Children’s books these days are rarely the product of a single author and one of the great pleasures I had when I first met Carrie was being able to wander round Waterstones looking for new and interesting books for her grandchildren since I don’t have any of my own. I’m not sure this one would’ve jumped out at me. Not based purely on the cover and, as I’ve said, the title doesn’t do much for me either. Had I known what was driving the author then I would’ve been more interested, which is why I agreed to review this book.
I love comics. I’m fifty-four years old and I still love comics. I think they’re horrendously expensive for what they are but I find it very hard to venture into Forbidden Planet and not come out with armfuls. What I love about them is the art. Sometimes the stories are good—the X-Men ‘Days of Future Past’ storyline or frankly any of the Sandman arcs—but many are forgettable. What saves some—Todd McFarlane’s run on Spider-Man is a good example—is the artwork. McFarlane is an okay writer but he’s an astounding artist. It’s rare to get someone who can write and draw and few writers of children’s book can do both well; Maurice Sendak is the only one that jumps to mind but I’m sure I’ll think of others in a few minutes.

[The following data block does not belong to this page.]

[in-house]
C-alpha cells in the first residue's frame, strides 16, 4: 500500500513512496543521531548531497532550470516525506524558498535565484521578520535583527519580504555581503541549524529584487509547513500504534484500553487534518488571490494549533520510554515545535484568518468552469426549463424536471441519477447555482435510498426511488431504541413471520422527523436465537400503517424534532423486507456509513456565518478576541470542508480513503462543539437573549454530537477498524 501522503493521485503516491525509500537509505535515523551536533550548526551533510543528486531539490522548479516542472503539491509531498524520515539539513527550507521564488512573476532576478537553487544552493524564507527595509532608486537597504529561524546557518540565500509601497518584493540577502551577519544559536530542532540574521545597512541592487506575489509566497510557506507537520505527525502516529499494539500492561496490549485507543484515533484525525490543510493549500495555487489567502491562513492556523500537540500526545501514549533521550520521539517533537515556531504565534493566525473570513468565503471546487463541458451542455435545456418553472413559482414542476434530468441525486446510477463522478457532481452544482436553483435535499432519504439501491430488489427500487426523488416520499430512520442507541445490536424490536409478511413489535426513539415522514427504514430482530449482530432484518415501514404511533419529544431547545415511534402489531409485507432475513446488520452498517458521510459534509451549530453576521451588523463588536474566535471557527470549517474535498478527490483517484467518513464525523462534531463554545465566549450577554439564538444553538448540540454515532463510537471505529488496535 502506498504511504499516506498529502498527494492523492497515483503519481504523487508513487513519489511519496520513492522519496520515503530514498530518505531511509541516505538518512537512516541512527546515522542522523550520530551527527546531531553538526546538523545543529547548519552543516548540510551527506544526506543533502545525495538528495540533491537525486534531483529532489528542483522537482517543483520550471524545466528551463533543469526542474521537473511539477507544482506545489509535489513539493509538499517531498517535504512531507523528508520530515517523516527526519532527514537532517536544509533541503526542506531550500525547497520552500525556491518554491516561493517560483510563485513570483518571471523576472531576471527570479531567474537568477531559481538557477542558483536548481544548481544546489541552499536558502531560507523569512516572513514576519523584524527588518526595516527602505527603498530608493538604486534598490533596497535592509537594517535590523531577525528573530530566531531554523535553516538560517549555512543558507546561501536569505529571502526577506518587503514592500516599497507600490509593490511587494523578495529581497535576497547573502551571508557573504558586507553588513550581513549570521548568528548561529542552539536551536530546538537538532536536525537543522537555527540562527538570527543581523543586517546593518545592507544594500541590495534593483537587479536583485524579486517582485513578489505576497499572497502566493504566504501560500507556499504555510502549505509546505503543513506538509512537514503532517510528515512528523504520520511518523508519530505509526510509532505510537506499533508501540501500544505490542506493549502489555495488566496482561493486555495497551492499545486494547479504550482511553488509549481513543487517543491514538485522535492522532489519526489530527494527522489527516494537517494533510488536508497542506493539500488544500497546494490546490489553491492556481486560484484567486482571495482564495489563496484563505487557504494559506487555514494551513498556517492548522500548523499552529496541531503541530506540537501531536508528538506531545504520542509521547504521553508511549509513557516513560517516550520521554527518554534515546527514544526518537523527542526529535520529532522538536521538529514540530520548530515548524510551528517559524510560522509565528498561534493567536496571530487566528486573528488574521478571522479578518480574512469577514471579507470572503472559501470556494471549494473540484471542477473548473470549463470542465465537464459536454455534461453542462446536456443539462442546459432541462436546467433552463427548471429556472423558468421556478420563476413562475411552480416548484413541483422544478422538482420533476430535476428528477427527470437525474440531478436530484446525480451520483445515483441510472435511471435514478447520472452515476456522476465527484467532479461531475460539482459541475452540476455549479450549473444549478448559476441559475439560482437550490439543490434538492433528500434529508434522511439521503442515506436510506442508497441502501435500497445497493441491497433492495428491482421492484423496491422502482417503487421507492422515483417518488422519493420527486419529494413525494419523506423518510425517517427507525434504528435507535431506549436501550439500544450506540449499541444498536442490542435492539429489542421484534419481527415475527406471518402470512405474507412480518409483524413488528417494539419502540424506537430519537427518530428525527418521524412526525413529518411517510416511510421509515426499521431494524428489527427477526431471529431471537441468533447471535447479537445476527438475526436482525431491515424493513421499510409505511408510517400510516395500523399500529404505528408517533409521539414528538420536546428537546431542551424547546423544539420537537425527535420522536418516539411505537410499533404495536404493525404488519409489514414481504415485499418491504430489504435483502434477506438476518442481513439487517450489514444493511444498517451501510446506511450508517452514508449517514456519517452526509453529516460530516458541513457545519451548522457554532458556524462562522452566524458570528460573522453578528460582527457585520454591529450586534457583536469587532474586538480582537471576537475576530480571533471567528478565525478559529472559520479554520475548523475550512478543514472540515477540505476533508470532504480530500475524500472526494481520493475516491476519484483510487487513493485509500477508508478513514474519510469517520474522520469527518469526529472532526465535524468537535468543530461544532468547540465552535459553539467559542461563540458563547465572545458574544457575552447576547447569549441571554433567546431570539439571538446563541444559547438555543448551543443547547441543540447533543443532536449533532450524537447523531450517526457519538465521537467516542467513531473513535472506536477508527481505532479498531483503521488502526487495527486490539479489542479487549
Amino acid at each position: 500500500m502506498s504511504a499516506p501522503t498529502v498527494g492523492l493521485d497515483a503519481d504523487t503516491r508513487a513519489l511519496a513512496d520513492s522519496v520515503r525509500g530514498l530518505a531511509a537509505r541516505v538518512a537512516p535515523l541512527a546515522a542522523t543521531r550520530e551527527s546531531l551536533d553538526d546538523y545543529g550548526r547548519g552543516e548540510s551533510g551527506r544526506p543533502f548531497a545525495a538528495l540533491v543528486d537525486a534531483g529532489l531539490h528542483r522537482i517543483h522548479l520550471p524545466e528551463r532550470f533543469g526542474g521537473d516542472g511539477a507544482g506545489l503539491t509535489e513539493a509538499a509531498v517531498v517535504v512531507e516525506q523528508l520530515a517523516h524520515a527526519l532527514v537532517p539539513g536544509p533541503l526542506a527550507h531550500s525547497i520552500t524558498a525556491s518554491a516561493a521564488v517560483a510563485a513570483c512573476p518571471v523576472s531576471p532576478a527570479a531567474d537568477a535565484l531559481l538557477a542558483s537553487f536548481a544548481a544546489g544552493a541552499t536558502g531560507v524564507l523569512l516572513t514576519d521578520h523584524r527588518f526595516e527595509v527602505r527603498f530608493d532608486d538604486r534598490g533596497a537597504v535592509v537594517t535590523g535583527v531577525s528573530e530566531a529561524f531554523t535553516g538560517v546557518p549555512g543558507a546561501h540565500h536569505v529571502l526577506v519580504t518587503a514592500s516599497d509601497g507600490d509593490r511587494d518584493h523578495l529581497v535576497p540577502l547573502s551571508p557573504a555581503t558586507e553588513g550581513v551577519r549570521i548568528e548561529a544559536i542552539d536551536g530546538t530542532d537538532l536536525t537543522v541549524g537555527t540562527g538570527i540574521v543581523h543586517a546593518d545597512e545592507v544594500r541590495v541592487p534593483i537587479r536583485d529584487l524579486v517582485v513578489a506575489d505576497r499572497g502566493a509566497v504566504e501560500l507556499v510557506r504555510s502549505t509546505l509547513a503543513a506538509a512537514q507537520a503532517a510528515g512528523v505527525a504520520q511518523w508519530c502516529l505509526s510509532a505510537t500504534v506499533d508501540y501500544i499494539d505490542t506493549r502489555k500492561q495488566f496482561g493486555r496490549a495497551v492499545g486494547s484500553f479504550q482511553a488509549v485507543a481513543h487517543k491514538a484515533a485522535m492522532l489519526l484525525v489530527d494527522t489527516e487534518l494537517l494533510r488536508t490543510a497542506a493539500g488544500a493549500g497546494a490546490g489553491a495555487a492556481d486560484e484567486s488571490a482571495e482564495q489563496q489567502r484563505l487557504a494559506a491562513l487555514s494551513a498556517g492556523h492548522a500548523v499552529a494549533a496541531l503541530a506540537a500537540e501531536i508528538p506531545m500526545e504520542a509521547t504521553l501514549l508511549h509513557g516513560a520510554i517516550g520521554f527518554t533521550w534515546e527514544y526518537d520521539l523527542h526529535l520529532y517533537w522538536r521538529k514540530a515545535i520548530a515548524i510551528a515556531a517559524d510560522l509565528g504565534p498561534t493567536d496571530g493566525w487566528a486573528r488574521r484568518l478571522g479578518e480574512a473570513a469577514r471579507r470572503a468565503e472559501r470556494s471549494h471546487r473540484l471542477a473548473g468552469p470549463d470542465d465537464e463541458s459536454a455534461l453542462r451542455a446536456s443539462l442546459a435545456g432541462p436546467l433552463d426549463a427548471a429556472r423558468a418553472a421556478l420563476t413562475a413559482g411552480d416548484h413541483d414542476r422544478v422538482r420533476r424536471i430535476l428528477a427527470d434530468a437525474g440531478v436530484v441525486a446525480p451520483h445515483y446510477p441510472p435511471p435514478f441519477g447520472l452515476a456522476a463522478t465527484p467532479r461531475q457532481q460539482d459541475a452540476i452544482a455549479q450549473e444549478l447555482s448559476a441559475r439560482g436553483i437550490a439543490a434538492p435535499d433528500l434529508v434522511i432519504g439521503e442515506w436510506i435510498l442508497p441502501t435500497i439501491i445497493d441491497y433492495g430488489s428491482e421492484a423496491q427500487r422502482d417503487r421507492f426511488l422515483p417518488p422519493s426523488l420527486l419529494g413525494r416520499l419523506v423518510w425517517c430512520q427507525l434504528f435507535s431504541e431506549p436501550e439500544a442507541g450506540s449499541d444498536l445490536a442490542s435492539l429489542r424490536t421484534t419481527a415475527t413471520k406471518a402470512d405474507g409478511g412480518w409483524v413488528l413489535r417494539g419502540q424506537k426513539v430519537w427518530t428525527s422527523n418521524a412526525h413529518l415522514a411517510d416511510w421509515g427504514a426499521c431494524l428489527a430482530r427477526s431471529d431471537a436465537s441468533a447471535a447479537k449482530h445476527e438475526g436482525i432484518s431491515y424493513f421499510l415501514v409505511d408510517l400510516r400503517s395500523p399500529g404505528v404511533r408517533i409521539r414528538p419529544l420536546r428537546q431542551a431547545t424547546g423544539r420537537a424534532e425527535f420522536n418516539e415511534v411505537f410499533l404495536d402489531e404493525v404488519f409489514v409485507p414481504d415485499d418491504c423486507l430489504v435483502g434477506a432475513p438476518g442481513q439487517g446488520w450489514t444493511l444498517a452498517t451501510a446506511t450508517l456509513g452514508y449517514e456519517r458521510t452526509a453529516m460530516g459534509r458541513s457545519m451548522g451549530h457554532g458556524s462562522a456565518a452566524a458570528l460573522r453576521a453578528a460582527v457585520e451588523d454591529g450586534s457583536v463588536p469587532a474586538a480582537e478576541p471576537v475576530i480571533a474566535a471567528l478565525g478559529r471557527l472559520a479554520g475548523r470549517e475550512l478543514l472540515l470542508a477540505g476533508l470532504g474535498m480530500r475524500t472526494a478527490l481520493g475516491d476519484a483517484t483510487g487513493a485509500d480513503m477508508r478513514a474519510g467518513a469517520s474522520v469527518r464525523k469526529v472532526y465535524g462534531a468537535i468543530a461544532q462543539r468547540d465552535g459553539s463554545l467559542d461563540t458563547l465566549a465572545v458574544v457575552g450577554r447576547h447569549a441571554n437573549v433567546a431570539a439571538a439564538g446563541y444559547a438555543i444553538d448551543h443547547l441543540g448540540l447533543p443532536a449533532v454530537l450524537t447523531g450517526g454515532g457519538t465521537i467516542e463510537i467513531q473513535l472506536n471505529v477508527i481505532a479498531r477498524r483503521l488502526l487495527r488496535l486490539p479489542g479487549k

Now back to the illustrator, Mark Reeve. From his agency’s website [a few illustrations are available here too]:
Mark has been a commercial artist for twenty years.